The Half-Made World came to my attention on Amazon’s best of 2010 list. I am always interested to see the Western (Cowboys & Indians) genre mixed with the fantastical. Felix Gilman’s novel fits in this space, though he’s not writing about our world. It’s an alternate Steampunk world, with two competing forces. The Agents of the Gun are demonically half-possessed Gunslingers, somewhat like the Marvel character Ghost Rider, transformed by the Gun they carry into fighting the armies of the Line. The Line is based on technology for this world: railroads, super-trains, planes, factories, telegraph machines, etc. Some kind of A.I. behind the Line is hinted at through the communications to Linesman Lowry, the main antagonist. The Line wants to expand into new territories in the West, and they have Borg-like efficiency when they move into a new area.
The plot centers around a man known as the General, who we meet in the very first chapter. He belongs to a third faction called the Republic, who want to carve out their own freedom away from the Gun and the Line. The General is defeated and loses his sanity to the terrible bombs from the armies of the Line. It seems that the General had a secret kept by the aboriginal Hill People, who have a facility with magic. The Hill People supposedly gave the General a secret to a weapon that could destroy both the Gun and the Line. Both the Gun and the Line get word of the General’s secret and dispatch forces to retrieve the MacGuffin—the General and his secret. Liv Alverhuysen, a psychiatrist who travels West, eventually takes care of the General in a remote hospital. The hospital has an enchanted spirit that attacks any who demonstrate violence, making it very hard for both the Line and the Gun to kidnap the General.
I found the Agents of the Gun, who have increased reflexes, senses, stamina, etc, to be utterly fascinating. John Creedmore is the primary Gun character. He’s a sweet-talking con man who served the Gun for decades, but he is summoned out of retirement for a near-impossible suicide mission. Creedmore drinks, gambles, beds wild women, and takes on dozens of Line soldiers on his own. The whole tapestry of the various Agents and their Lodge is something I wish we could know more about. There is a great scene early on where Creedmore has a “remote conference” with his fellow Gun Agents via a huge roaring fire. There were many variations of these agents—again, I see similarities between all the incarnations of Ghost Rider that Jason Aaron created during his run. I could read a whole book just about these Agents and their past adventures.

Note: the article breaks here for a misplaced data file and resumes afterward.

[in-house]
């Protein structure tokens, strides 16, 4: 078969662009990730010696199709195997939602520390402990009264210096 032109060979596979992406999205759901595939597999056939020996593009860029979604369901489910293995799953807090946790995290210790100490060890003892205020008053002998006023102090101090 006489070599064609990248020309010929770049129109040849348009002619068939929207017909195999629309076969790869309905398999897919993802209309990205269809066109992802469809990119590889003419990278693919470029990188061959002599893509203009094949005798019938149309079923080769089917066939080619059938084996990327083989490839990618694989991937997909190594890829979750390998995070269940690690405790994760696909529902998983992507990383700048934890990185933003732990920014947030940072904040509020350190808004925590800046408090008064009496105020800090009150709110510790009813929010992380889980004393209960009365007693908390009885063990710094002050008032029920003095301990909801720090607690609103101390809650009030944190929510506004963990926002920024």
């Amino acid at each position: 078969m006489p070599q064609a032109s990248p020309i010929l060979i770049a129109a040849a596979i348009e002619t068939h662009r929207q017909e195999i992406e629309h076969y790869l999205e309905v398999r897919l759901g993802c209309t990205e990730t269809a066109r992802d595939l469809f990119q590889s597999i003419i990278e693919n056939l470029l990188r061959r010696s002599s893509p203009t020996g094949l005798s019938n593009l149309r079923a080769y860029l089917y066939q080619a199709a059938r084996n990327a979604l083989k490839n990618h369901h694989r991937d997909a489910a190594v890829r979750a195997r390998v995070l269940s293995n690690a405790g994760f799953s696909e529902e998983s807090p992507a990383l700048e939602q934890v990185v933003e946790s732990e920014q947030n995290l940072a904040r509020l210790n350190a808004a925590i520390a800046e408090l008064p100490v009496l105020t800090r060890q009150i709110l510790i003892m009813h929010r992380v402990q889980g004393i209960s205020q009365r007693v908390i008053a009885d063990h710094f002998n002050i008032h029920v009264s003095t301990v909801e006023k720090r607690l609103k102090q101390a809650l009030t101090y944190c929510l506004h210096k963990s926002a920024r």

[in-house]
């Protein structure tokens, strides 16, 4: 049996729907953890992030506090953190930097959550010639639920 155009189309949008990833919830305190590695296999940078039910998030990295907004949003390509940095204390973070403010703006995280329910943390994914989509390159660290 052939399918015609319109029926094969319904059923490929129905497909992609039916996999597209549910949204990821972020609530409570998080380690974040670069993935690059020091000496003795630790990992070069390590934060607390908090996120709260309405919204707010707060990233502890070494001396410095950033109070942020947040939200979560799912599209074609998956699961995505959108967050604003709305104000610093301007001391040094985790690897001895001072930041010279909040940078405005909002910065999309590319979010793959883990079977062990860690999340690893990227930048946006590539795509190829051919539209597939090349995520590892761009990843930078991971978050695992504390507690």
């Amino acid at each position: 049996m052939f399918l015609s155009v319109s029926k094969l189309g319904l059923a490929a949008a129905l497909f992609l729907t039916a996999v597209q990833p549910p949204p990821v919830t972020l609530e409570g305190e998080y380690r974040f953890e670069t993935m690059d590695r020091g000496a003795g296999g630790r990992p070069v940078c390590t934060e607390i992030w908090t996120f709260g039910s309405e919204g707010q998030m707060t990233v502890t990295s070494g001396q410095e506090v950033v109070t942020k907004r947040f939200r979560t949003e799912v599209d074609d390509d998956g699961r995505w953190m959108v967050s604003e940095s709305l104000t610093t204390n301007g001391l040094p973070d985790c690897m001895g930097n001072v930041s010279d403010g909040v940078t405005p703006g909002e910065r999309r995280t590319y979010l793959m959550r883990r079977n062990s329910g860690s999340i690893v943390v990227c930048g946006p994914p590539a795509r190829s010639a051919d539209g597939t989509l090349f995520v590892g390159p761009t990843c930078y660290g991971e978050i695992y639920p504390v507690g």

I was thoroughly involved with this novel right up until the last section. The other main characters, Liv and Lowry, were interesting as vehicles to explore different parts of the world. But no one felt as alive or exciting as Creedmore and the other Agents. I was totally rooting for them to obliterate the Line. I try to stay away from reviews or spoilers, and was somewhat disappointed at the cliffhanger ending. Obviously things will continue in another book, but I was hoping that the General's mystery would be resolved. I am sure I will read the sequel when it comes out. Nuff Said!